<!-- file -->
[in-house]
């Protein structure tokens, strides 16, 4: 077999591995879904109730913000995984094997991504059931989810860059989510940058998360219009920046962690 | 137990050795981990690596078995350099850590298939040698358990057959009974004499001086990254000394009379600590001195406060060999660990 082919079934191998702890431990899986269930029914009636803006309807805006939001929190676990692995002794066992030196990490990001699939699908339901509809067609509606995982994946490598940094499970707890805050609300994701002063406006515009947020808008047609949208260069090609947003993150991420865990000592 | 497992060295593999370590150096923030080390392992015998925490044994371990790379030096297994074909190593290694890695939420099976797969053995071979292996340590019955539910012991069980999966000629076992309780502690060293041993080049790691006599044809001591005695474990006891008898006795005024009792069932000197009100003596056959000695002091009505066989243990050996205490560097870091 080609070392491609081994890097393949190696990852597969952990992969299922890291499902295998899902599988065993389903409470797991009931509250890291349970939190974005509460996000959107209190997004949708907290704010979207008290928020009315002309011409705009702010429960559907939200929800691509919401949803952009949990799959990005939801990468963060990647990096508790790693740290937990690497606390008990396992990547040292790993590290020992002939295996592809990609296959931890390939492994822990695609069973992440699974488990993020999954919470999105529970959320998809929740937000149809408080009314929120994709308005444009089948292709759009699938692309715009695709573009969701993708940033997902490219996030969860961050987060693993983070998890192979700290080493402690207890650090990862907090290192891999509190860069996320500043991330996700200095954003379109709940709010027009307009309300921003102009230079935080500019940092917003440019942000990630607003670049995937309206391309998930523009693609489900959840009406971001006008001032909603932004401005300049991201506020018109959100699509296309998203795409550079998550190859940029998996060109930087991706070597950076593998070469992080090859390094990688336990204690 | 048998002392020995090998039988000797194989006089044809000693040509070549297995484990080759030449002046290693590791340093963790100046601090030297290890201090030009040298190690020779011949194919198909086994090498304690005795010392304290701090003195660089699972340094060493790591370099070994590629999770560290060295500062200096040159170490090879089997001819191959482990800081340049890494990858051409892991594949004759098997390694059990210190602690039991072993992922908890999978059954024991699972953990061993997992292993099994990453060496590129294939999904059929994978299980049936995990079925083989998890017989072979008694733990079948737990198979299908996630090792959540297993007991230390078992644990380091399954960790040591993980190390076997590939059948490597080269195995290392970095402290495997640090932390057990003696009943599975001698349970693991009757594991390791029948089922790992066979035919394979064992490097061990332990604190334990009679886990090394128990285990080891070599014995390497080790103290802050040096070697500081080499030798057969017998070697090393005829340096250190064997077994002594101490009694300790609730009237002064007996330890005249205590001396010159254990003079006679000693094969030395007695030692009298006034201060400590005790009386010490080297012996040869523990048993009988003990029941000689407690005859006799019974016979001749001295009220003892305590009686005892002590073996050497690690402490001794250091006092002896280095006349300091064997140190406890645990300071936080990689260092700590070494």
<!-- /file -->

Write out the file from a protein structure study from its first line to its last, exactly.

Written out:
[in-house]
């Protein structure tokens, strides 16, 4: 077999591995879904109730913000995984094997991504059931989810860059989510940058998360219009920046962690 | 137990050795981990690596078995350099850590298939040698358990057959009974004499001086990254000394009379600590001195406060060999660990 082919079934191998702890431990899986269930029914009636803006309807805006939001929190676990692995002794066992030196990490990001699939699908339901509809067609509606995982994946490598940094499970707890805050609300994701002063406006515009947020808008047609949208260069090609947003993150991420865990000592 | 497992060295593999370590150096923030080390392992015998925490044994371990790379030096297994074909190593290694890695939420099976797969053995071979292996340590019955539910012991069980999966000629076992309780502690060293041993080049790691006599044809001591005695474990006891008898006795005024009792069932000197009100003596056959000695002091009505066989243990050996205490560097870091 080609070392491609081994890097393949190696990852597969952990992969299922890291499902295998899902599988065993389903409470797991009931509250890291349970939190974005509460996000959107209190997004949708907290704010979207008290928020009315002309011409705009702010429960559907939200929800691509919401949803952009949990799959990005939801990468963060990647990096508790790693740290937990690497606390008990396992990547040292790993590290020992002939295996592809990609296959931890390939492994822990695609069973992440699974488990993020999954919470999105529970959320998809929740937000149809408080009314929120994709308005444009089948292709759009699938692309715009695709573009969701993708940033997902490219996030969860961050987060693993983070998890192979700290080493402690207890650090990862907090290192891999509190860069996320500043991330996700200095954003379109709940709010027009307009309300921003102009230079935080500019940092917003440019942000990630607003670049995937309206391309998930523009693609489900959840009406971001006008001032909603932004401005300049991201506020018109959100699509296309998203795409550079998550190859940029998996060109930087991706070597950076593998070469992080090859390094990688336990204690 | 048998002392020995090998039988000797194989006089044809000693040509070549297995484990080759030449002046290693590791340093963790100046601090030297290890201090030009040298190690020779011949194919198909086994090498304690005795010392304290701090003195660089699972340094060493790591370099070994590629999770560290060295500062200096040159170490090879089997001819191959482990800081340049890494990858051409892991594949004759098997390694059990210190602690039991072993992922908890999978059954024991699972953990061993997992292993099994990453060496590129294939999904059929994978299980049936995990079925083989998890017989072979008694733990079948737990198979299908996630090792959540297993007991230390078992644990380091399954960790040591993980190390076997590939059948490597080269195995290392970095402290495997640090932390057990003696009943599975001698349970693991009757594991390791029948089922790992066979035919394979064992490097061990332990604190334990009679886990090394128990285990080891070599014995390497080790103290802050040096070697500081080499030798057969017998070697090393005829340096250190064997077994002594101490009694300790609730009237002064007996330890005249205590001396010159254990003079006679000693094969030395007695030692009298006034201060400590005790009386010490080297012996040869523990048993009988003990029941000689407690005859006799019974016979001749001295009220003892305590009686005892002590073996050497690690402490001794250091006092002896280095006349300091064997140190406890645990300071936080990689260092700590070494």